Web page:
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Best Practices: Balance workloads with RAID types
This article is part of the Vol. 6 No. 2 April 2007 issue of Storage magazine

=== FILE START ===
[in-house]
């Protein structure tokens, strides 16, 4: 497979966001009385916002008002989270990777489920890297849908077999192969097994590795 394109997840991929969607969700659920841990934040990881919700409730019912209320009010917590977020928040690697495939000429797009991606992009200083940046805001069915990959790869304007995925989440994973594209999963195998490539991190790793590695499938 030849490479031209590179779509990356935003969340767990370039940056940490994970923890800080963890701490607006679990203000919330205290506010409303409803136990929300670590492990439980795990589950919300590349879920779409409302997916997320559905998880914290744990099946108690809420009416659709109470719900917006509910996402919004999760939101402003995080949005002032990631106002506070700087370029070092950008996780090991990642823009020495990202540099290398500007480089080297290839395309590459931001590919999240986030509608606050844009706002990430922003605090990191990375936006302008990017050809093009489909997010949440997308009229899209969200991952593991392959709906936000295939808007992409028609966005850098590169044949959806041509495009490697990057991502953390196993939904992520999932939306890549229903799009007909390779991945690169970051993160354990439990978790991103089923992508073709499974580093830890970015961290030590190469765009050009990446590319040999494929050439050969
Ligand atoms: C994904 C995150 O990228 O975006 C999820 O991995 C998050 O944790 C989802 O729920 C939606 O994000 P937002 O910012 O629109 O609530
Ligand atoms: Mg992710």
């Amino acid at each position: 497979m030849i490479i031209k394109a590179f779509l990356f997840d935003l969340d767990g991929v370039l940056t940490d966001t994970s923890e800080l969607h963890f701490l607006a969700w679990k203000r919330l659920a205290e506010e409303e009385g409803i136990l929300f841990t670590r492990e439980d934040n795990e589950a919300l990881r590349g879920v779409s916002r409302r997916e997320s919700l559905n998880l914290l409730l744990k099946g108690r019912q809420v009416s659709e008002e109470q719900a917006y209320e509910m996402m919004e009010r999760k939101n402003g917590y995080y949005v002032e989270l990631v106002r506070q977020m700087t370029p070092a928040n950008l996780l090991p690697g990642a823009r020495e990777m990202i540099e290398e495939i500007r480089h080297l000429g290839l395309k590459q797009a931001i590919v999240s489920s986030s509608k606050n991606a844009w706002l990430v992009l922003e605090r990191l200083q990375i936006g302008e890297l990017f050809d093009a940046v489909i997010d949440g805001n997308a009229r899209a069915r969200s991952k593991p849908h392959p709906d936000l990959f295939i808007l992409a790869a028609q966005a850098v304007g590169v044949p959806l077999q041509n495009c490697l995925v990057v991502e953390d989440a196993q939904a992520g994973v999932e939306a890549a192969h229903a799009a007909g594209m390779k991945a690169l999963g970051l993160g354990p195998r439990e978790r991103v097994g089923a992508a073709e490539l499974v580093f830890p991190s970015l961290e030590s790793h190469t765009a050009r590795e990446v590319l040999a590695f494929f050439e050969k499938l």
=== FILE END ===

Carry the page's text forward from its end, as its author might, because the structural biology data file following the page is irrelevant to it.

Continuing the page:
Not all RAID types are created equal; the RAID you use can have a major impact on application performance. Vendors won't hesitate to tell you how beautifully parity-based RAID (RAID-5, RAID-6, RAID-4, etc.) works in their storage subsystems, making it almost unnecessary to use any type of striped/mirrored RAID protection. Users may see it as a way of getting a lot more usable storage out of the subsystem but, as the old adage warns, "Nothing in life is free." The same principle applies to storage: What you get back in usable storage, you pay for with processing power. One of the most common problems I encounter during storage assessments is a lack of attention to matching the workload profile of the application to how storage is provisioned in the array. This is often driven by sheer economics but, even when it isn't, bad storage practices can simply result in a poorly balanced system that shows signs of stress. Stress is the asymmetrical impact on various components in the array, such as cache, front-end ports, back-end disk ...